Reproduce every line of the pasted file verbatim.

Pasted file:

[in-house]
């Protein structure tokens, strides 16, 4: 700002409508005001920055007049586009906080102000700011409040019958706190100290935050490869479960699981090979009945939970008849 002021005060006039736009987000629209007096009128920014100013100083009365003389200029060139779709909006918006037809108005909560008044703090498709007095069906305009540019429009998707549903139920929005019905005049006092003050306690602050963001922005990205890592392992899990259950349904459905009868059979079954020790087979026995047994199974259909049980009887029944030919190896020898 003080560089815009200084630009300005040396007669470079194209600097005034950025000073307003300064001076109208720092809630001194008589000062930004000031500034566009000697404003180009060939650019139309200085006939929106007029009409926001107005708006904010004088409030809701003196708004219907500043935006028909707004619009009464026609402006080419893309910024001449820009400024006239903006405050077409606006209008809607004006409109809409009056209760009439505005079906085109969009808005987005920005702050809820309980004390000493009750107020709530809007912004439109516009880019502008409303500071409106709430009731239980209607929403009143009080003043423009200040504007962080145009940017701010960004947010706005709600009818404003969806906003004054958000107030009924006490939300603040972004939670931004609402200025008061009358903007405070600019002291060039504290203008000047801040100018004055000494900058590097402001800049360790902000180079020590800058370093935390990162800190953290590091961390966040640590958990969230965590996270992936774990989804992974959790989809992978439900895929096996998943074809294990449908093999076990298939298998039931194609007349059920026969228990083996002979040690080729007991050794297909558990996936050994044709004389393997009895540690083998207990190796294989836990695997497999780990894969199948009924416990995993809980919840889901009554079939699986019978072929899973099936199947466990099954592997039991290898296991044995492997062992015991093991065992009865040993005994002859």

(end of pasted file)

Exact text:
[in-house]
């Protein structure tokens, strides 16, 4: 700002409508005001920055007049586009906080102000700011409040019958706190100290935050490869479960699981090979009945939970008849 002021005060006039736009987000629209007096009128920014100013100083009365003389200029060139779709909006918006037809108005909560008044703090498709007095069906305009540019429009998707549903139920929005019905005049006092003050306690602050963001922005990205890592392992899990259950349904459905009868059979079954020790087979026995047994199974259909049980009887029944030919190896020898 003080560089815009200084630009300005040396007669470079194209600097005034950025000073307003300064001076109208720092809630001194008589000062930004000031500034566009000697404003180009060939650019139309200085006939929106007029009409926001107005708006904010004088409030809701003196708004219907500043935006028909707004619009009464026609402006080419893309910024001449820009400024006239903006405050077409606006209008809607004006409109809409009056209760009439505005079906085109969009808005987005920005702050809820309980004390000493009750107020709530809007912004439109516009880019502008409303500071409106709430009731239980209607929403009143009080003043423009200040504007962080145009940017701010960004947010706005709600009818404003969806906003004054958000107030009924006490939300603040972004939670931004609402200025008061009358903007405070600019002291060039504290203008000047801040100018004055000494900058590097402001800049360790902000180079020590800058370093935390990162800190953290590091961390966040640590958990969230965590996270992936774990989804992974959790989809992978439900895929096996998943074809294990449908093999076990298939298998039931194609007349059920026969228990083996002979040690080729007991050794297909558990996936050994044709004389393997009895540690083998207990190796294989836990695997497999780990894969199948009924416990995993809980919840889901009554079939699986019978072929899973099936199947466990099954592997039991290898296991044995492997062992015991093991065992009865040993005994002859």